An Introduction to Osteopathy

Osteopathy is an established, recognised system of diagnosis and treatment that lays its main emphasis on the structural integrity of the body. It is distinctive in the fact that it recognises much of the pain and disability we suffer stems from abnormalities in the function of the body structure as well as damage caused to it by disease.
Osteopathy uses many of the diagnostic procedures used in conventional medical assessment and diagnosis. Its main strength, however, lies in the unique way the patient is assessed from a mechanical, functional and postural standpoint and the manual methods of treatment applied to suit the needs of the individual patient.

Christine Clements - Registered Osteopath

Visiting an Osteopath

When you visit an osteopath for the first time a full case history will be taken and you will be given an examination.
You will normally be asked to remove some of your clothing and to perform a simple series of movements. The osteopath will then use a highly developed sense of touch, called palpation, to identify any points of weakness or excessive strain throughout the body.
The osteopath may need additional investigations such as x-ray or blood tests. This will allow a full diagnosis and suitable treatment plan to be developed with you.
Osteopathy is patient centred, which means the treatment is geared to you as an individual.

What About Treatment?

Osteopaths use their hands both to investigate the underlying causes of pain and to carry out treatment using a variety of manipulative techniques. These may include muscle and connective tissue stretching, rhythmic joint movements or high velocity thrust techniques to improve the range of movement of a joint. Gentle releasing techniques are often used, particularly when treating children or elderly patients.
The cranial approach also uses very gentle techniques in which the osteopath's highly trained sense of touch is used to identify and correct mechanical disturbances and limitations, both in and around the joints for the skull, and throughout the body.
It can help a wide range of patients with conditions including glue ear, migraine, and dizziness and, for babies, the after effects of difficult deliveries. By gently releasing tension in the baby's body, the osteopath can often relieve discomfort which might otherwise be attributed to colic or fretfulness.

What Do Osteopaths Treat?

A recent survey of osteopathic practices underlined the wide range of patients treated.
Half suffer low back trouble
Most back pains result from mechanical disturbances of the spine - postural strains, joint derangement's and spinal disc injuries. Osteopathy, with its comprehensive approach to healthcare, is a particularly successful approach to treatment.
Over half are women
Many women are working mothers and combining both aspects of their lives can give rise to problems from the perennial headache to debilitating musculo-skeletal disorders. Many headaches originate from stiffness and tension in the neck and osteopathic treatment can often bring relief. Pregnancy can put a strain on the whole spine and osteopathic treatment can help the body adapt to the many changes it experiences.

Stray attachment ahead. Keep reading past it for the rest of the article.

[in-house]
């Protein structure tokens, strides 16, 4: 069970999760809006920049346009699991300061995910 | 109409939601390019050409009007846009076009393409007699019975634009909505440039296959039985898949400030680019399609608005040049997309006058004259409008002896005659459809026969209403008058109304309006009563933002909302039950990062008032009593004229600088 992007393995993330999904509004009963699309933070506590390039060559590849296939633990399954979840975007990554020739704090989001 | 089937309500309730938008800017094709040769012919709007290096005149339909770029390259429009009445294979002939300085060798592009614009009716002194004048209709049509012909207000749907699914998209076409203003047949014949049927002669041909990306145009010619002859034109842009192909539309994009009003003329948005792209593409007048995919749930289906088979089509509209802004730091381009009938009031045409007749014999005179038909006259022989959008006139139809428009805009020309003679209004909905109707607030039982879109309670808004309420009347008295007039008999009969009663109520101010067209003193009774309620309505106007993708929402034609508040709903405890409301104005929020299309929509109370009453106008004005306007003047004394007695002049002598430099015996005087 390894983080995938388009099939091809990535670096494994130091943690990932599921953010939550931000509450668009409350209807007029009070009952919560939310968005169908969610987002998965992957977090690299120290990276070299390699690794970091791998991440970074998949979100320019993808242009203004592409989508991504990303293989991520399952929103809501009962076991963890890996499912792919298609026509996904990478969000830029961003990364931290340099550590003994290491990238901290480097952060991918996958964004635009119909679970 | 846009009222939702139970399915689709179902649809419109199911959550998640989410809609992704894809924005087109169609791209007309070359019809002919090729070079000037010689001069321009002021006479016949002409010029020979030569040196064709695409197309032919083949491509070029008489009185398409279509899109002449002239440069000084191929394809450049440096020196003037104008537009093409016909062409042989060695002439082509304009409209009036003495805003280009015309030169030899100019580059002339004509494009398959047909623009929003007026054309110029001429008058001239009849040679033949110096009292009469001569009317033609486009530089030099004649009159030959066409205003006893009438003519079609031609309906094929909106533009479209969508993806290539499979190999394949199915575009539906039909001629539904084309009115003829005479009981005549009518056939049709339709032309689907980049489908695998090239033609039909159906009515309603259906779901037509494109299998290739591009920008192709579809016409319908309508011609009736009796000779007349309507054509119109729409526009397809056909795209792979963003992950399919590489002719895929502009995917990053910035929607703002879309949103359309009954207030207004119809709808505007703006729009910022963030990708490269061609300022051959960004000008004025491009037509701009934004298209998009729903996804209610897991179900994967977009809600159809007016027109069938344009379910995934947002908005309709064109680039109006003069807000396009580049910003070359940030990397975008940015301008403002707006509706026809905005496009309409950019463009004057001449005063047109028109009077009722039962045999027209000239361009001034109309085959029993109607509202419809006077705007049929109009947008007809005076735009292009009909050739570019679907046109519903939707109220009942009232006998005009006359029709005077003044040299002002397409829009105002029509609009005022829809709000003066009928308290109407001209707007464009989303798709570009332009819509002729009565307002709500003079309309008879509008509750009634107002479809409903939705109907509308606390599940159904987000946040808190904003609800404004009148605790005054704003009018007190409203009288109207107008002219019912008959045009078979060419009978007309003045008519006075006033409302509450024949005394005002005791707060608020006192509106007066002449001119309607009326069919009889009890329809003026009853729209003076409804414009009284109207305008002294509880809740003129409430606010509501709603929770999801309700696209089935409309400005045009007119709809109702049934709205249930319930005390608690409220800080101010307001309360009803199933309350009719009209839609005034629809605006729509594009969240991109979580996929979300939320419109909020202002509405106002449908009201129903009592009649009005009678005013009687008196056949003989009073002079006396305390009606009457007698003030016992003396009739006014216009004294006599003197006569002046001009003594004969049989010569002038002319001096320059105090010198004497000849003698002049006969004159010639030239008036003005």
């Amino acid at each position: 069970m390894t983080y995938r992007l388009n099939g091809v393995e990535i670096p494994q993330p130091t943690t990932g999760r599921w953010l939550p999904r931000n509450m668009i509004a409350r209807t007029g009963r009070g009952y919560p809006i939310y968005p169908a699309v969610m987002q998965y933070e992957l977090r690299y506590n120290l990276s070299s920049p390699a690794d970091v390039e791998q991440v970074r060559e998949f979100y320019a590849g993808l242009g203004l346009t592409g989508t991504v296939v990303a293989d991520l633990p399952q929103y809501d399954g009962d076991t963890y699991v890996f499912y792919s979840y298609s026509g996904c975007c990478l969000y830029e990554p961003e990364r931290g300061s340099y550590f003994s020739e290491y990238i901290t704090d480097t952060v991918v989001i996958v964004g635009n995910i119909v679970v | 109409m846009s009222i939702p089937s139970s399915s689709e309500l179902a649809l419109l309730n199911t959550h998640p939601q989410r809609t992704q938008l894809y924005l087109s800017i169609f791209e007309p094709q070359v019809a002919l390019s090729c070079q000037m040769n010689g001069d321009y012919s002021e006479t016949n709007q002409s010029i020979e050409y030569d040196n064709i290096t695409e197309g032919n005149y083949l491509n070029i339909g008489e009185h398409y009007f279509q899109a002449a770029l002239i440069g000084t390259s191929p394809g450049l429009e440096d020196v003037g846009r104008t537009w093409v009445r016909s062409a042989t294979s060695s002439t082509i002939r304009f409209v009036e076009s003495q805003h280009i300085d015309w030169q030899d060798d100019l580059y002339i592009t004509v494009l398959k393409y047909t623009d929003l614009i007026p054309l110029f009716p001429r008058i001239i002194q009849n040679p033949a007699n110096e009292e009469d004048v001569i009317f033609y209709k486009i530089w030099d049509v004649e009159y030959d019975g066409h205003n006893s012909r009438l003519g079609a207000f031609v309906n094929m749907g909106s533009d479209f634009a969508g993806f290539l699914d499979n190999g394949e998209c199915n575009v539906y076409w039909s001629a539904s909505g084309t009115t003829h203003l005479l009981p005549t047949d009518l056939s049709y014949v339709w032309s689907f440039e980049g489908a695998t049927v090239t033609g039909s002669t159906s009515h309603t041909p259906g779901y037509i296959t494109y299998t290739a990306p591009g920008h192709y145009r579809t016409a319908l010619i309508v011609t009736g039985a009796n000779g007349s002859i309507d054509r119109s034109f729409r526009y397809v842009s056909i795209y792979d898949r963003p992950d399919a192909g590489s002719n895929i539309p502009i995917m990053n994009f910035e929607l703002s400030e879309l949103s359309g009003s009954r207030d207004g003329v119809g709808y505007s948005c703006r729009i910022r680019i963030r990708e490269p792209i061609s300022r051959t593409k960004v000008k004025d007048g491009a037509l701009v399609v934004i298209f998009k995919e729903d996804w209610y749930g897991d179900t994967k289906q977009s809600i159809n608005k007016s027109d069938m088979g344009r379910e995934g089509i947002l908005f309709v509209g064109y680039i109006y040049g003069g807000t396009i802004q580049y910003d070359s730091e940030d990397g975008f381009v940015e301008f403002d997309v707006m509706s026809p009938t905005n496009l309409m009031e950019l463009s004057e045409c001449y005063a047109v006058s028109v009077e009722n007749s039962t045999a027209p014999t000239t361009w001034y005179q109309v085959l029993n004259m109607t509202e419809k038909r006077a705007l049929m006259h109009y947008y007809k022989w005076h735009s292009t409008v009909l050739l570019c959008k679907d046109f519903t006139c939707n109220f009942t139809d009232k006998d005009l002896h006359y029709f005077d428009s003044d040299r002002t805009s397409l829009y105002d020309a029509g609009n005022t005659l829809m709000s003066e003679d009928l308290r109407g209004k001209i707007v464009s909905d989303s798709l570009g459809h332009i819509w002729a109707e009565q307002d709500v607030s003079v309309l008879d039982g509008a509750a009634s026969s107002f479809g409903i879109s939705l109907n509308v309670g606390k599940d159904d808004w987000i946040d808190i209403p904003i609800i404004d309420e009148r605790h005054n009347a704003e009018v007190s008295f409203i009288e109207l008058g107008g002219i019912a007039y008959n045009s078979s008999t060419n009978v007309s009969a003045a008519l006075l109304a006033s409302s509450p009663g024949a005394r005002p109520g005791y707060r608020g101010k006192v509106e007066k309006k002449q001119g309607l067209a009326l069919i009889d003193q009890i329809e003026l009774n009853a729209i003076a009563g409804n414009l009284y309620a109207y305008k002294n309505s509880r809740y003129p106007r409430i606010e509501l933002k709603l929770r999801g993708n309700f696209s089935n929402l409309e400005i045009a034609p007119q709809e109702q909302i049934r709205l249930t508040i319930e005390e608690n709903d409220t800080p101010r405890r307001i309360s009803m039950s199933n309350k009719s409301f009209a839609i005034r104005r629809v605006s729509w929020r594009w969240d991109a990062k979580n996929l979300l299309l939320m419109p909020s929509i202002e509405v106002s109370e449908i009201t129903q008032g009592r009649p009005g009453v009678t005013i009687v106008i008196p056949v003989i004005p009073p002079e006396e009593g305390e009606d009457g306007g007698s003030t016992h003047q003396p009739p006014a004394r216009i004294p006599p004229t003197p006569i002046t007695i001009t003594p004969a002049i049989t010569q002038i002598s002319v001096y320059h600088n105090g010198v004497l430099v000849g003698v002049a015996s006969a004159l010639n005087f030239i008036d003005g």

A quarter are in their forties
Many patients are losing fitness at this stage in their lives and are more prone to injury. Osteopaths consider the whole person, examining posture and the strength and flexibility of muscles, ligaments and tendons.
Treatment is designed to alleviate current problems and to help prevent recurrences.
Many are elderly
Pain-killers are not the only solution for the aches and pains associated with ageing. For more permanent relief it is necessary to eliminate the underlying causes of pain, a job for which the osteopath is specifically trained. Osteopathy can also help to reduce pain and stiffness in the less acute stages of arthritis.
Many problems relate to work
Work, whether at a computer terminal or in heavy industry, can give rise to disorders of muscles, tendons and joints, particularly in the back, hands and arms. Osteopaths treat many conditions related to the workplace and can give remedial advice and preventative exercise.

Osteopathy and Patient Protection

Osteopaths are trained to recognise and treat many causes of pain.
Osteopathy is an established system of diagnosis and manual treatment, which is recognised by the British Medical Association as a discrete clinical discipline.
For the last sixty years, osteopaths have worked within a system of voluntary regulation that set standards of training and practice.
In 1993, osteopathy became the first major complementary health care profession to be accorded statutory recognition under the 1993 Osteopaths Act. This has culminated in the opening of the statutory register of osteopaths by the General Osteopathic Council in May 1998. Only those practitioners able to show that they have been in safe and competent practice of osteopathy will be allowed onto the register and in the future all osteopaths will be trained to the same high rigorous standards. All osteopaths will need to have medical malpractice insurance and to follow a strict code of conduct.
Patients will have the same safeguards as when currently they consult a doctor or dentist.